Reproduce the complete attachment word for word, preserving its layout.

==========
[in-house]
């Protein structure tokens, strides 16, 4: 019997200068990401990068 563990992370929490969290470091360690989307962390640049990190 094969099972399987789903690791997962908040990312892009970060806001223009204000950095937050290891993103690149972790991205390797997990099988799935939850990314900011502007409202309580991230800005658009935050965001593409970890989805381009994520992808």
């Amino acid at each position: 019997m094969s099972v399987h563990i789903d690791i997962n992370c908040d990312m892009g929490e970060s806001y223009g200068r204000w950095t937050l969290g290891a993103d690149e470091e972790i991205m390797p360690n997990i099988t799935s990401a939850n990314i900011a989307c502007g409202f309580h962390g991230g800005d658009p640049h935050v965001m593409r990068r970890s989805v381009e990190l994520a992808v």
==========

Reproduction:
[in-house]
């Protein structure tokens, strides 16, 4: 019997200068990401990068 563990992370929490969290470091360690989307962390640049990190 094969099972399987789903690791997962908040990312892009970060806001223009204000950095937050290891993103690149972790991205390797997990099988799935939850990314900011502007409202309580991230800005658009935050965001593409970890989805381009994520992808």
């Amino acid at each position: 019997m094969s099972v399987h563990i789903d690791i997962n992370c908040d990312m892009g929490e970060s806001y223009g200068r204000w950095t937050l969290g290891a993103d690149e470091e972790i991205m390797p360690n997990i099988t799935s990401a939850n990314i900011a989307c502007g409202f309580h962390g991230g800005d658009p640049h935050v965001m593409r990068r970890s989805v381009e990190l994520a992808v």